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            The other day my husband came home from work to find me curled up in my favourite chair, still wearing shabby track pants and a pyjama top, sucking my thumb. My uncombed hair poked up like a rooster’s comb, and my complexion was blotchy from weeping.
            “What’s wrong?” he asked, almost like he was really concerned.
            “Phoebe died.”
            “Ah, I’m sorry to hear that. Did she suffer long?” He loosened his tie with one hand while he reached into the ’fridge for a beer with the other.
            “She had a fatal disease and the doctors couldn’t cure her. She even went to a clinic in the Himalayas, but there was nothing they could do for her.” My eyes started to bubble  for the umpteenth time that day. “Thank God, she went peacefully in her drug-induced coma.”
            “Oh, that’s good,” he said, nodding in commiseration. He savoured his beer for a moment while he regarded me warily. “Who’s Phoebe again?”
             I glared at him. “My best friend! How can you not know that?!”
            “I don’t even know who you are! Who are you?” “Lisa.”

            “Ah yes, Lisa! The woman scorned. I remember you. Hmm, wasn’t it just last week you were so mad at Phoebe you were plotting her murder?”
            “We made up.”
            He pondered for a moment. “I thought Phoebe was volunteering at a missionary school in Peru.”
            “The woman was a saint!” 
            “Ahh,” he said again, and handed me a glass of wine.
            “And then she had to go and die!” I dabbed at my eyes with a tissue. “How could I let that happen?!”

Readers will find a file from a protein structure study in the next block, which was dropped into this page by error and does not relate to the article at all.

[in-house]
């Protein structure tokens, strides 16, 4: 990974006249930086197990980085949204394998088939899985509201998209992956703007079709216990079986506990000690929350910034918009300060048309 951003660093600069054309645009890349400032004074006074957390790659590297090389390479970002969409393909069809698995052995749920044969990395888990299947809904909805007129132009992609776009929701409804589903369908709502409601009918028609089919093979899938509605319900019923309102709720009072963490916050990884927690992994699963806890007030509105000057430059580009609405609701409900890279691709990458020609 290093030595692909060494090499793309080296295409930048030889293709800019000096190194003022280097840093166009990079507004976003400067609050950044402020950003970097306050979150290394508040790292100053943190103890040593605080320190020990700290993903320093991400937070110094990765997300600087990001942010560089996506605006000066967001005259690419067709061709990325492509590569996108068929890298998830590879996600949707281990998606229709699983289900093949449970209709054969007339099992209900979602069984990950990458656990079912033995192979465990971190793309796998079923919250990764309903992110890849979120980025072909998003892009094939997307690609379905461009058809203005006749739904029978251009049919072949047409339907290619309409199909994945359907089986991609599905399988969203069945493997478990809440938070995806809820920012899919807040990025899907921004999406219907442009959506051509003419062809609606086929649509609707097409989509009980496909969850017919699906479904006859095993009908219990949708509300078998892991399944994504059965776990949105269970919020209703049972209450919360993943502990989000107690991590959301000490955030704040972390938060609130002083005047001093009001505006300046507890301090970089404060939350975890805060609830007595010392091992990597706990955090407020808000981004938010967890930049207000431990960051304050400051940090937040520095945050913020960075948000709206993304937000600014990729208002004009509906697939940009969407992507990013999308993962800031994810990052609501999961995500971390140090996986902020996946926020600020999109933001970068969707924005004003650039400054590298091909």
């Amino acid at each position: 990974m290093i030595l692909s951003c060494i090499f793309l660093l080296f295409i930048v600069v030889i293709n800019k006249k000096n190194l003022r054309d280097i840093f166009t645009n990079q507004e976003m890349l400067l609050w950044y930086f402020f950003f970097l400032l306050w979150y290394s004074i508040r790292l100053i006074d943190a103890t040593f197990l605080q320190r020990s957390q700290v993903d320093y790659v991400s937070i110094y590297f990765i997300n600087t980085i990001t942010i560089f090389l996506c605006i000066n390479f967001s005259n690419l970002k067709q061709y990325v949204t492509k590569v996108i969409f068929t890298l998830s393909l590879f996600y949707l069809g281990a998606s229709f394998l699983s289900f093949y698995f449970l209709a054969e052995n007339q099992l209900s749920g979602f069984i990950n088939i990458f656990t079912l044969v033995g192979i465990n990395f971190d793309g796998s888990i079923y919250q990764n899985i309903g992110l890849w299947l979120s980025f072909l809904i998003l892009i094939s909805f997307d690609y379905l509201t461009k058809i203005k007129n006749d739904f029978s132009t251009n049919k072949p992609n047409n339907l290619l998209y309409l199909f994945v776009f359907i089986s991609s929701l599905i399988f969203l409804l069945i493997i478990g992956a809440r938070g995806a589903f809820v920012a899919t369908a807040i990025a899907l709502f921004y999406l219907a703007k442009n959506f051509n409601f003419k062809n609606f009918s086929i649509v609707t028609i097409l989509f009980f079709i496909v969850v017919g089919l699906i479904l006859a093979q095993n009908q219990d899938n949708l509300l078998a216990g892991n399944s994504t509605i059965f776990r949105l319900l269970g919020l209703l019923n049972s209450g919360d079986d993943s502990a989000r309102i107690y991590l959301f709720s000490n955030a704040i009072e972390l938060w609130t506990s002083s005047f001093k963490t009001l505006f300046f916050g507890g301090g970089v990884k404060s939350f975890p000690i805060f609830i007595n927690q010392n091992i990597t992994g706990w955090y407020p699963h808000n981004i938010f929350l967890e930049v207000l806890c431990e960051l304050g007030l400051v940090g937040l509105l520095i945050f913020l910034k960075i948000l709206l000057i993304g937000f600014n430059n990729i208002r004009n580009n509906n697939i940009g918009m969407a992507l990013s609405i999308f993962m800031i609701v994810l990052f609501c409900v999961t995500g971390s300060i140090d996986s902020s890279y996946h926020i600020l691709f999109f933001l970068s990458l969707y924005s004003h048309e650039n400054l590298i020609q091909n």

“Trust me, everything will look better in the morning.”
            “You’re awfully cavalier about this,” I cried. “Don’t you care at all?”                 
            “I care a lot!” he protested. “What’s for dinner?”
            “We have to order in. I’ve been too depressed to cook.”
             He bent over to gently kiss the top of my head.. “Life has to go on, honey. Phoebe would have wanted it that way.”
            “I know.” I sighed heavily and sipped the Chardonnay. “Everyone loved Phoebe, even my editor. And she doesn’t like anyone.” I snuffled up tears. “I’m sure going to miss her.”
            “Yeah, me too. But don’t worry,” my husband assured me, “you’ll make another best friend.”
            He was right. I could make another best friend, and my new friend could be even better than Phoebe.
            That’s the joy, or the millstone, of being a writer. I can create anyone I want.
            And my husband understands this. He handle my forays into the consciousness of imaginary people with humour and style. He has been known to call out to me by several different names, sometimes even my own, and wait until I to respond to one so he knows whom he’s dealing with.   
            “Besides,” he continued, “didn’t you tell me that Lisa was secretly in love with Phoebe’s husband ... what’s-his-name?”                                               
            I could feel the cloud start to lift, and I brightened. Ah, the possibilities! Reality began to shift into focus. I hopped out of my chair and began to pace the floor.
            “Tomorrow I’m going to put Phoebe in a plot at Holy Name Cemetery and let’s just see where the philandering Marcus and that trollop Lisa end up!”
            My husband grinned at me. “You’re back..”
            “Thanks, babe,” I said, raising my glass in a toast, “you’re my hero.”